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Gift presents for a little girl: patchwork circle skirt tutorial

Dress, Sewing  |  August 26th 2011  |  0 Comment

Gift presents for a little girl: patchwork circle skirt tutorial

Sewing patterns

The hardest part about this dress is not going bonkers while gathering the last layer. Make sure you have enough scrapes on hand, or head off to the thrft store for some pillow cases and free box goodies. Its best to have cotton-blends. Fabrics that have too much polyester will not iron well and do not make good patchwork. Try to find fabrics that are about the same weight, although this particular style is actually quite forgiving of odd ball pieces. And please note that I am using a 1/4″ seam allowance. That mean each patch loses 1/2″ in length as it is sewn.

A quick overview:

Tiered circle skirts like this one work by each successive layer being one and a half times longer than the last. Stitching together the patches is easy – you just sew the sides together to make a long chain of patches. All you need to figure out is how many patches go into your first layer, and then times that number by 1.5 for each layer you add. Sew the layers together by gathering the longer one and you have a skirt or dress that continues twirling long after you’ve fallen down.

So, to begin:

**determine how many patches you are going to need before you cut anything. You need to know the measurement of the waistband of the skirt (however you choose to rig that up) or as I did above, the length of the bottom of the little halter top of a dress.
We shall call this measurement ‘A’.

**determine the size of your squares. Mine in these photos is 3″. That is too small! Unless you are very anal, I’d suggest at least 4″ for a child’s dress and 6″ or more for an adult skirt. You most likely won’t want to do more than 5 or 6 layers, so figure out how long you want your skirt to be and divide that by 6 (keeping in mind you will lose 1/2″ per square for seam allowance).
Length of the patch minus .5″ for seam allowance shall be measurement ‘B’.

**Now you want to figure out how many patches are equal to your measurement A.

A divided by B = C

Sample numbers for you. In the above photos, the halter top is 22″. The patches are 3″
A = 22″
B = 2.5″ (3″ minus 1/4″ seam allowance times 2)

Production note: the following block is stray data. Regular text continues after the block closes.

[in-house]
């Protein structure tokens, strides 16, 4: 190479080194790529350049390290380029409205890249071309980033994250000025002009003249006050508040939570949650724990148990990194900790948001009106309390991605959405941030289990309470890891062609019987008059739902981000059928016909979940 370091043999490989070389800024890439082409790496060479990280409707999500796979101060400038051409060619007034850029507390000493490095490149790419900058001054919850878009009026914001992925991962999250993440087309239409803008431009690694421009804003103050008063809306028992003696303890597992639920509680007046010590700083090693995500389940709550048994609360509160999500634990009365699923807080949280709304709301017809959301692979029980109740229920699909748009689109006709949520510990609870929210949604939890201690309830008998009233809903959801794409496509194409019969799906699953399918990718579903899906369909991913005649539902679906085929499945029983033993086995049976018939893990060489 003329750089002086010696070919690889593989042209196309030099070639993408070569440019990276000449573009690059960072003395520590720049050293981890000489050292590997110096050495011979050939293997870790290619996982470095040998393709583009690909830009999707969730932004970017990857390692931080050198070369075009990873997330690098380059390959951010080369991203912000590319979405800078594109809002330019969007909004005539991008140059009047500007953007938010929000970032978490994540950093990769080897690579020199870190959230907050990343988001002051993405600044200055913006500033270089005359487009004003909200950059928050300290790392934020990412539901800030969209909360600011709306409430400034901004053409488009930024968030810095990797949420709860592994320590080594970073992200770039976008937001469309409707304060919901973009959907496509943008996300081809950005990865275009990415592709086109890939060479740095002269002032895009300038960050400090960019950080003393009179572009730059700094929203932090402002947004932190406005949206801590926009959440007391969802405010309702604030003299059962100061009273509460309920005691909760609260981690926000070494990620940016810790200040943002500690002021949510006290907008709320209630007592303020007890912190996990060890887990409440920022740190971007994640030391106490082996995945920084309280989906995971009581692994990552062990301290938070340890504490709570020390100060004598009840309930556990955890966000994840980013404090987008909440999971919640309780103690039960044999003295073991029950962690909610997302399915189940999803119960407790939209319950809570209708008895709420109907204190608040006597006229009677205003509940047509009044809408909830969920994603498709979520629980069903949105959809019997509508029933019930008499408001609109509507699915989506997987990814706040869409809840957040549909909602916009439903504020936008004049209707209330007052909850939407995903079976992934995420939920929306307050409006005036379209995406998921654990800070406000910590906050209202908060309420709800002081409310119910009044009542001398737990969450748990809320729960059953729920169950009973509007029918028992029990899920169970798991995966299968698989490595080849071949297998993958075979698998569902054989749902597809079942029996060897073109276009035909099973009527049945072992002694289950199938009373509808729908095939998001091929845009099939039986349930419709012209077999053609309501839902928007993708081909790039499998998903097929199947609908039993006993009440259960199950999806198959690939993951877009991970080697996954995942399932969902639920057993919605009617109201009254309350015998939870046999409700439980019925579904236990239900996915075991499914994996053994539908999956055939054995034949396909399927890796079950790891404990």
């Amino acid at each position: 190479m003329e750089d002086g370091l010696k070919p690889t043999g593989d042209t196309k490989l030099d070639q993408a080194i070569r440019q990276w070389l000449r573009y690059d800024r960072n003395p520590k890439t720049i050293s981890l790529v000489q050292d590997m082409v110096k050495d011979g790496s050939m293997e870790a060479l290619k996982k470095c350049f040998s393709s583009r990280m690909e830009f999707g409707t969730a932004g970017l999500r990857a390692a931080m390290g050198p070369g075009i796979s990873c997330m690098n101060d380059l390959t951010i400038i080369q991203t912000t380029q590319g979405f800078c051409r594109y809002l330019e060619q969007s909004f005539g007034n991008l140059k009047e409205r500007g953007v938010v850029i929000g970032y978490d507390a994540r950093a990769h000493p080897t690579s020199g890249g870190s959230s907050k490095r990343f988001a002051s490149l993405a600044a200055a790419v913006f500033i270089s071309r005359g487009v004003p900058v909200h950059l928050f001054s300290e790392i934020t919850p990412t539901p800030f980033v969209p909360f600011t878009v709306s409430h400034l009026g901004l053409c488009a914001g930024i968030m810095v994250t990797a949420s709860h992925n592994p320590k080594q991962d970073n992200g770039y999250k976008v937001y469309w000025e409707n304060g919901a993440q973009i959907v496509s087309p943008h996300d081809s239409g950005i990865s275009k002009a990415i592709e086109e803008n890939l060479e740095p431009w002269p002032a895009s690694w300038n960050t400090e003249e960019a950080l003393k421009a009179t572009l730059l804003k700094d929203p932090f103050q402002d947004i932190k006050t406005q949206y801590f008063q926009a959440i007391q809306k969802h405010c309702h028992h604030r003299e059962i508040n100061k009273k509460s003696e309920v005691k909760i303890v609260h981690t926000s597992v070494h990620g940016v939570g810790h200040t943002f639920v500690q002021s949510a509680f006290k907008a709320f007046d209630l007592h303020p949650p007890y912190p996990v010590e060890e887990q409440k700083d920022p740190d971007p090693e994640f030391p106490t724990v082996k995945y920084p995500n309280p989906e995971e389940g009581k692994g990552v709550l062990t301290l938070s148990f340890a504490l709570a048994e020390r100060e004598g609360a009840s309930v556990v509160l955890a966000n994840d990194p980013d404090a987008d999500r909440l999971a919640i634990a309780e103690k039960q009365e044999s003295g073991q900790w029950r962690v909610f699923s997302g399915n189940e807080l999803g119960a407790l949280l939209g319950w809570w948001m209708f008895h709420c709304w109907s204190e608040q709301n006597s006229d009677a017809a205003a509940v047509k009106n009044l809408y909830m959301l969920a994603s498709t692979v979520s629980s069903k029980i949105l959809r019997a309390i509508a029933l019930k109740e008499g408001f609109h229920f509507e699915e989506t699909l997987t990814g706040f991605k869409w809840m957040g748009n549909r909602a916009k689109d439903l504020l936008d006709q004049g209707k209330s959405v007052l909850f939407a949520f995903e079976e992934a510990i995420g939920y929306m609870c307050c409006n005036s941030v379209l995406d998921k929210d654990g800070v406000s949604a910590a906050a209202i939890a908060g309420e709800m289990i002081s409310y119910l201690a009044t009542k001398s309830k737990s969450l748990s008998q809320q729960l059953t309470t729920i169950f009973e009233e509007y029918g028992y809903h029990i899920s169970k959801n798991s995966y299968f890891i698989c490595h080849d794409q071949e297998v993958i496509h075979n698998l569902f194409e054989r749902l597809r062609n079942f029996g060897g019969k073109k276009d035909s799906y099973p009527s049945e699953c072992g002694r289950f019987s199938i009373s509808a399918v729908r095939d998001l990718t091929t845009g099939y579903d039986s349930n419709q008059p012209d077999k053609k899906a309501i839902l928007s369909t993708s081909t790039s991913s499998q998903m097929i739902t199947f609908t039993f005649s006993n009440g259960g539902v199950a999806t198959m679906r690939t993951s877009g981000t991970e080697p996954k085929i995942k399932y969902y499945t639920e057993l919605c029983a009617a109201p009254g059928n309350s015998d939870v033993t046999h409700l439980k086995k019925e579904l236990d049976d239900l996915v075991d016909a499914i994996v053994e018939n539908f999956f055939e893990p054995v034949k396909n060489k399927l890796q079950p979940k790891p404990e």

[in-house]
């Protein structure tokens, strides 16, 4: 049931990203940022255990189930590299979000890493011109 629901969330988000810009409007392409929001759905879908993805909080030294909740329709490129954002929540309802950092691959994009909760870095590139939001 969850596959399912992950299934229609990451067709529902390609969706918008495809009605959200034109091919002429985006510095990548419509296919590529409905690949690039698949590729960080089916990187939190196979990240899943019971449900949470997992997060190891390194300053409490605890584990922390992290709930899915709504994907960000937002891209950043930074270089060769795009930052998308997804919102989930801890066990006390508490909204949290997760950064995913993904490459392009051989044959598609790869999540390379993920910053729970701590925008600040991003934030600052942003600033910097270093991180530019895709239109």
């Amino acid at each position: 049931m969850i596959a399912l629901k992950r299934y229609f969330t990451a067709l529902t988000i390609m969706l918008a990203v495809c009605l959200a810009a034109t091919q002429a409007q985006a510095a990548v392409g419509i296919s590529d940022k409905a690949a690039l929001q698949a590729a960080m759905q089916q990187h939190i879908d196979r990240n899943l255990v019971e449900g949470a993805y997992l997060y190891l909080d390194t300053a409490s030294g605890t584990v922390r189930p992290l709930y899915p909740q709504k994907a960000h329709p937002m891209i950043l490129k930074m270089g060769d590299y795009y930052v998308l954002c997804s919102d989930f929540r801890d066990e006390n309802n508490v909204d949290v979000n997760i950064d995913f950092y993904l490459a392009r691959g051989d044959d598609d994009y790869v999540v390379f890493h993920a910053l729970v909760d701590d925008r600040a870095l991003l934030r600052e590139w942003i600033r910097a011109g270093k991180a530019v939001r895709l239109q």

22″ / 2.5″ = 8.8 (Round this up to 9)

C = the number of patches you need to stitch together to equal the the measurement of the A.

With me so far?

**Your first layer of the skirt we will call D:

C x 1.5 = D

Sample numbers:
C = 9 patches

9 x 1.5 = 13.5 (round up to 14)

Thus you need 14 patches for your first layer.

**for your second layer (we’ll call F)
D x 1.5 = F

**for your third layer (G)
F x 1.5 = G

** and so on for how many layers you desire. (But no more than 6, because that’s just crazy).

** add up all of your totals to determine how many patches you need overall. And then go ahead and cut. And cut. And cut.

** stitch together your patches in lengths indicated by your D, F, G, … measurements, and join the ends for form rings.

** to form the circle itself, gather the 2nd layer by stitching a row with elastic thread or by machine basting two rows and pulling the threads to gather. (Gathering is a skill you learn by practice, and luckily, you will have much with this project.) Stitch the top (gathered portion) of your 2nd layer to the bottom of your first layer.

** gather in each successive layer and stitch to the bottom of the one above. In this way, your circle gets bigger and your skirt gets longer.

** the last few layers will become ungainly – do not be scared! The proportions of what you are sewing are constant, only the length of the hem is increasing. It will take much longer to sew the last layer versus the first, but I’m thinking that if you’ve gotten this far, you won’t be giving up.

Measurements for this exact dress:

22″ chest
3″ patch

22 divided by 2.5 = 9

first layer: 10 patches (I didn’t increase the first layer because I wasn’t thinking – d’oh)
2: 13
3: 21
4: 30
5: 46
6: 68

total: 188 square patches

Just so you know, that is over 14 feet long. Uh-um.

Source: indietutes.blogspot.com